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Your Kids Need More Playtime, According To The Dogs Who Play With Them

Your Kids Need More Playtime, According To The Dogs Who Play With Them

Hellarf there, hoomans! On behalf of the pups of the earth, I want to talk to you about your kids. This isn’t a lecture about tail pulling, so relax – no one’s in any trouble. This is about making sure your children get the proper brain stimulation they need to become the best students, citizens and dog BFFs they can be.

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Much like puppies, kids need play time with other children in order to figure out appropriate social behavior. If a puppy is removed from its litter before the age of 7 weeks, it is more likely to fight with other dogs, have issues with discipline, and develop anxiety disorders.

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The same is true for the kiddos. No, I’m not saying your son is going to run around biting the neighbors if you don’t take him to the park enough.

However, science shows that children who engage in plenty of “free play” – making up their own rules as they go without the instruction of teachers, parents or coaches – develop healthier planning skills, emotional regulation, and problem-solving abilities. All of which make them better equipped for the trials and tribulations of life. Not to mention better hairless siblings to the dogs of the world.

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A study conducted by Sergio Pellis of the University of Lethbridge in Alberta, Canada found that free play behavior in children allowed neurons at the front end of the brain to change. Without play, these changes do not occur. Neuronal changes in the prefrontal cortex lead to the development of the brain’s executive control center – which is critical in preparing children for life, love and even schoolwork.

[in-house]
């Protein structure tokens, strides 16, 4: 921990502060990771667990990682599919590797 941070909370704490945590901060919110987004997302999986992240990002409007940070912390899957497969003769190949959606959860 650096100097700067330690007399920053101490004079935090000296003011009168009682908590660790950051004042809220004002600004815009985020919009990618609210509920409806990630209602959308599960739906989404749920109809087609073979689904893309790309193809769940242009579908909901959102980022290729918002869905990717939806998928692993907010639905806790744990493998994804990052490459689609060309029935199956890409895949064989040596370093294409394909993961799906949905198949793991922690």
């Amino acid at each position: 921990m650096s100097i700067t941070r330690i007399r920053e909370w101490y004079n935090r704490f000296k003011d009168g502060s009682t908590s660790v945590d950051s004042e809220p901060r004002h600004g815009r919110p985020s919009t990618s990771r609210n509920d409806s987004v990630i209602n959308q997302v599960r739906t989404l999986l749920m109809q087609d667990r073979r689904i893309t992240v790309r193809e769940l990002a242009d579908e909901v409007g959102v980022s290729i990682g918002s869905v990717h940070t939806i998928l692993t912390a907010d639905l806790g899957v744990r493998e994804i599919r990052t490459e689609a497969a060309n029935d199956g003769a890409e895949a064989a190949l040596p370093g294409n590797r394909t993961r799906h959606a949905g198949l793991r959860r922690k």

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How did scientists learn about the complex processes going on in the brains of children, you ask? By studying animals who also engage in social play behavior like monkeys, birds, rodents, cats and of course, dogs! Up until the early 2000’s researchers believed that the rough and tumble play seen in wolves and dogs was designed to prepare them for future predatory and defensive behavior. In the last decade they have come to think otherwise.

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If a wolf is deprived of play behavior as a pup, it will have no problem killing a rabbit as an adult. The raucous play seen among puppies isn’t designed to teach them to hunt. It allows them to recognize social cues and develop their place within the social hierarchy – extremely important skills for any pack animal, including humans.

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Jaak Panksepp at Washington State University believes the purpose of play in animals and humans is “to build pro-social brains, social brains that know how to interact with others in positive ways.” Panksepp’s research with rats has found that not only do they crave play, the entire neocortex of the brain is activated by it. He told NPR:

We found that of the 1,200 genes that we measured, about one-third of them were significantly changed simply by having a half-hour of play.

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Not that scientists are saying your children’s brains – or your dogs’ for that matter – are the same as the brains of rats. It’s just that play behavior is remarkably similar across species. Monkeys, cats, dogs, rats and humans all follow similar rules during play sessions – do not inflict pain, play fair, and take turns.

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Dogs learn these rules with the help of their littermates and a bit of interference from mom. If a pup chews his sister’s ear a bit too vigorously, she will yelp to tell him to take it easy. If a particularly boisterous puppy plays too rough with a smaller littermate, mom may step in and correct him if things go too far.

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Children learn and practice their social cues during free play with their peers, and there may be an added bonus beyond their social and emotional well being – skills learned during play may lead to better grades.

Countries whose students enjoy more recess time perform better academically according to Pellis. Another study found that the best way to predict eighth grade academic performance is by studying children’s third grade social skills.

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So what conclusions can we draw from all this scientific mumbo jumbo? That’s easy. Lots of playtime during their developmental years leads to happy, healthy kids. And happy, healthy kids make better companions and playmates for dogs. Therefore, play time is a win-win. Romp away, kiddos!

H/T to npr.org

Featured Image via @ADotson12/Instagram

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